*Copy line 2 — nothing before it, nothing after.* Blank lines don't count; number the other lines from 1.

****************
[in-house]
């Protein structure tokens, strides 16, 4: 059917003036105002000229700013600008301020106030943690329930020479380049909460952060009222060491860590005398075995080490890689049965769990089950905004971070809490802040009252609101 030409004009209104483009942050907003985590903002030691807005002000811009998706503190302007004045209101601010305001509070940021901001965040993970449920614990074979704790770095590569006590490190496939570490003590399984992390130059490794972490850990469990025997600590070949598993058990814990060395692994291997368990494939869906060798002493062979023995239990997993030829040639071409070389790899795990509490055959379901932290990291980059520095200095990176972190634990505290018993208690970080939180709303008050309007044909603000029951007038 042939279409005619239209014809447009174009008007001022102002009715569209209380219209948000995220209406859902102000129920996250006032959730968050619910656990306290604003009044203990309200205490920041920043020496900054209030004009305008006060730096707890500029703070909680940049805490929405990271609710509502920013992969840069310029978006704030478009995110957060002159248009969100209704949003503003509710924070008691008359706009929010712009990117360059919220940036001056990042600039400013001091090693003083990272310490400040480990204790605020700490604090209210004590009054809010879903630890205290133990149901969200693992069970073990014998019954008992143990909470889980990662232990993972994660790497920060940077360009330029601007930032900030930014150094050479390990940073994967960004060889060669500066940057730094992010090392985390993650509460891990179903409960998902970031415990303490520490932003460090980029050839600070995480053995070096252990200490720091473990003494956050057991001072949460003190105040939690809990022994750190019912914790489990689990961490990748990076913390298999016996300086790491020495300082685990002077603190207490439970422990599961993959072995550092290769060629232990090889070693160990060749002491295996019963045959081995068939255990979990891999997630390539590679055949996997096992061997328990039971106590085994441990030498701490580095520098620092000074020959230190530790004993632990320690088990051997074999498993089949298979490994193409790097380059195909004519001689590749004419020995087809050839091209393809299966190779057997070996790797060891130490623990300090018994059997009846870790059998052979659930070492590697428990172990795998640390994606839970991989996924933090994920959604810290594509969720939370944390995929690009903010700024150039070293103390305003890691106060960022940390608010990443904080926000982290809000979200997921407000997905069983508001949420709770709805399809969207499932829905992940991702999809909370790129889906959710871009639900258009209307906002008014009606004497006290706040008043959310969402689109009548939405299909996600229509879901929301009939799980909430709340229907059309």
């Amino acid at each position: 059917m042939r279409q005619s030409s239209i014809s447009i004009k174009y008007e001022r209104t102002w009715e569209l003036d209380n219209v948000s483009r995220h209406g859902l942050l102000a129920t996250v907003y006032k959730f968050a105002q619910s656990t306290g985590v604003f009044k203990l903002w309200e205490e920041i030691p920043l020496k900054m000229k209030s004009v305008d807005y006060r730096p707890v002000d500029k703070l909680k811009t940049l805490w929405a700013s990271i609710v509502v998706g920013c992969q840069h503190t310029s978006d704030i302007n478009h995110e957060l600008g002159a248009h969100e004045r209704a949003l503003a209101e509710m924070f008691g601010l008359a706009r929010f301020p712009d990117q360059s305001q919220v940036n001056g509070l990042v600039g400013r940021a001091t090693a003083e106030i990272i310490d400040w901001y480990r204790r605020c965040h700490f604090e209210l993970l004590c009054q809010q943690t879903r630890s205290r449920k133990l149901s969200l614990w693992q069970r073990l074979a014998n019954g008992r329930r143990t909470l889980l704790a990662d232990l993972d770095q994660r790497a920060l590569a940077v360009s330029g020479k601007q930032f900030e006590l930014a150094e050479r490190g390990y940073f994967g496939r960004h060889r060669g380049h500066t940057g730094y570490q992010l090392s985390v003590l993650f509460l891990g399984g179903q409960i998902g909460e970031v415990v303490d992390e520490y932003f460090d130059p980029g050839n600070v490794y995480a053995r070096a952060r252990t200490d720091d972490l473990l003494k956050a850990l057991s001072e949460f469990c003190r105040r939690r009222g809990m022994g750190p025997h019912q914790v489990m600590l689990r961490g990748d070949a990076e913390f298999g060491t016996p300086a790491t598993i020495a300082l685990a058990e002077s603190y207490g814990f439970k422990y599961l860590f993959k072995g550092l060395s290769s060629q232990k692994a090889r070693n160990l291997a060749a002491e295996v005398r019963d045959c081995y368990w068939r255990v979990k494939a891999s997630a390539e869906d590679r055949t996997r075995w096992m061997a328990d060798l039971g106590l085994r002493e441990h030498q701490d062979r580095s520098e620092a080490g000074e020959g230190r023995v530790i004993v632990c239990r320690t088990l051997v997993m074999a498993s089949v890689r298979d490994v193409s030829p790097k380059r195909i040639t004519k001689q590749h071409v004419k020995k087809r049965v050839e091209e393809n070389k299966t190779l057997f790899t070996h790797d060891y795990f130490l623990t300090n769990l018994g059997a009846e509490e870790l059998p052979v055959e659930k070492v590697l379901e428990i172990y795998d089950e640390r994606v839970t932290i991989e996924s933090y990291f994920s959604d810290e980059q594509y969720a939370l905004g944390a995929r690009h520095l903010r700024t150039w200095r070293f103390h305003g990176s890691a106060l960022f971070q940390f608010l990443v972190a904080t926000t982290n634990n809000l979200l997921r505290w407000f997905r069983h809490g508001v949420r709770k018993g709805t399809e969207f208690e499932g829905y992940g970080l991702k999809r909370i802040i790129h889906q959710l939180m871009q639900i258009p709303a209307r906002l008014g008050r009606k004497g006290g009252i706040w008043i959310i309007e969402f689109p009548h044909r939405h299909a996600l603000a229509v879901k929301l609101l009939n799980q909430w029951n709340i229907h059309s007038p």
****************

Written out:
């Protein structure tokens, strides 16, 4: 059917003036105002000229700013600008301020106030943690329930020479380049909460952060009222060491860590005398075995080490890689049965769990089950905004971070809490802040009252609101 030409004009209104483009942050907003985590903002030691807005002000811009998706503190302007004045209101601010305001509070940021901001965040993970449920614990074979704790770095590569006590490190496939570490003590399984992390130059490794972490850990469990025997600590070949598993058990814990060395692994291997368990494939869906060798002493062979023995239990997993030829040639071409070389790899795990509490055959379901932290990291980059520095200095990176972190634990505290018993208690970080939180709303008050309007044909603000029951007038 042939279409005619239209014809447009174009008007001022102002009715569209209380219209948000995220209406859902102000129920996250006032959730968050619910656990306290604003009044203990309200205490920041920043020496900054209030004009305008006060730096707890500029703070909680940049805490929405990271609710509502920013992969840069310029978006704030478009995110957060002159248009969100209704949003503003509710924070008691008359706009929010712009990117360059919220940036001056990042600039400013001091090693003083990272310490400040480990204790605020700490604090209210004590009054809010879903630890205290133990149901969200693992069970073990014998019954008992143990909470889980990662232990993972994660790497920060940077360009330029601007930032900030930014150094050479390990940073994967960004060889060669500066940057730094992010090392985390993650509460891990179903409960998902970031415990303490520490932003460090980029050839600070995480053995070096252990200490720091473990003494956050057991001072949460003190105040939690809990022994750190019912914790489990689990961490990748990076913390298999016996300086790491020495300082685990002077603190207490439970422990599961993959072995550092290769060629232990090889070693160990060749002491295996019963045959081995068939255990979990891999997630390539590679055949996997096992061997328990039971106590085994441990030498701490580095520098620092000074020959230190530790004993632990320690088990051997074999498993089949298979490994193409790097380059195909004519001689590749004419020995087809050839091209393809299966190779057997070996790797060891130490623990300090018994059997009846870790059998052979659930070492590697428990172990795998640390994606839970991989996924933090994920959604810290594509969720939370944390995929690009903010700024150039070293103390305003890691106060960022940390608010990443904080926000982290809000979200997921407000997905069983508001949420709770709805399809969207499932829905992940991702999809909370790129889906959710871009639900258009209307906002008014009606004497006290706040008043959310969402689109009548939405299909996600229509879901929301009939799980909430709340229907059309």